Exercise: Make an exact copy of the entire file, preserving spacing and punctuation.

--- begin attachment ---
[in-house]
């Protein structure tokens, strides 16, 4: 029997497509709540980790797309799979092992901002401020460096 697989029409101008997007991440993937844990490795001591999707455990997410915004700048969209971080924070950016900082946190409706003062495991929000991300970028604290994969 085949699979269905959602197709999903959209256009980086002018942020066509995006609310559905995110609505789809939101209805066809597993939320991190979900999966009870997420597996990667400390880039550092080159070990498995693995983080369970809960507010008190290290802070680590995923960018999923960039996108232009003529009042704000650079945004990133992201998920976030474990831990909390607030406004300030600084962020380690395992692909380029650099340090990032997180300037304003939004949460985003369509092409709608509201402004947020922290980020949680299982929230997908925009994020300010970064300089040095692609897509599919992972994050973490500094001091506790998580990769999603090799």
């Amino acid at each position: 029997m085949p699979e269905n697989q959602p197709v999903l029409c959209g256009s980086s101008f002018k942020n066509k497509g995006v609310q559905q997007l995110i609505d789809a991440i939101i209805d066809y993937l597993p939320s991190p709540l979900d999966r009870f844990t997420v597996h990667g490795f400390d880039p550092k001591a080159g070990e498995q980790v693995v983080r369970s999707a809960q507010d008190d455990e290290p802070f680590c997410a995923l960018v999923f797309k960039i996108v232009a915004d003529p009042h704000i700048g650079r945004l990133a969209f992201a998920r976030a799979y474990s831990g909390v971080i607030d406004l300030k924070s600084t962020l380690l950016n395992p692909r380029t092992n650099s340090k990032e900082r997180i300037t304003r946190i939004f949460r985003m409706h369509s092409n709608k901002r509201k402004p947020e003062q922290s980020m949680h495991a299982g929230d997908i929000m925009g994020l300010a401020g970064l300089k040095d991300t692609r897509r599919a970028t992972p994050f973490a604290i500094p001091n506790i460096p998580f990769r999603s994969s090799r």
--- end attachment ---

[in-house]
């Protein structure tokens, strides 16, 4: 029997497509709540980790797309799979092992901002401020460096 697989029409101008997007991440993937844990490795001591999707455990997410915004700048969209971080924070950016900082946190409706003062495991929000991300970028604290994969 085949699979269905959602197709999903959209256009980086002018942020066509995006609310559905995110609505789809939101209805066809597993939320991190979900999966009870997420597996990667400390880039550092080159070990498995693995983080369970809960507010008190290290802070680590995923960018999923960039996108232009003529009042704000650079945004990133992201998920976030474990831990909390607030406004300030600084962020380690395992692909380029650099340090990032997180300037304003939004949460985003369509092409709608509201402004947020922290980020949680299982929230997908925009994020300010970064300089040095692609897509599919992972994050973490500094001091506790998580990769999603090799």
């Amino acid at each position: 029997m085949p699979e269905n697989q959602p197709v999903l029409c959209g256009s980086s101008f002018k942020n066509k497509g995006v609310q559905q997007l995110i609505d789809a991440i939101i209805d066809y993937l597993p939320s991190p709540l979900d999966r009870f844990t997420v597996h990667g490795f400390d880039p550092k001591a080159g070990e498995q980790v693995v983080r369970s999707a809960q507010d008190d455990e290290p802070f680590c997410a995923l960018v999923f797309k960039i996108v232009a915004d003529p009042h704000i700048g650079r945004l990133a969209f992201a998920r976030a799979y474990s831990g909390v971080i607030d406004l300030k924070s600084t962020l380690l950016n395992p692909r380029t092992n650099s340090k990032e900082r997180i300037t304003r946190i939004f949460r985003m409706h369509s092409n709608k901002r509201k402004p947020e003062q922290s980020m949680h495991a299982g929230d997908i929000m925009g994020l300010a401020g970064l300089k040095d991300t692609r897509r599919a970028t992972p994050f973490a604290i500094p001091n506790i460096p998580f990769r999603s994969s090799r």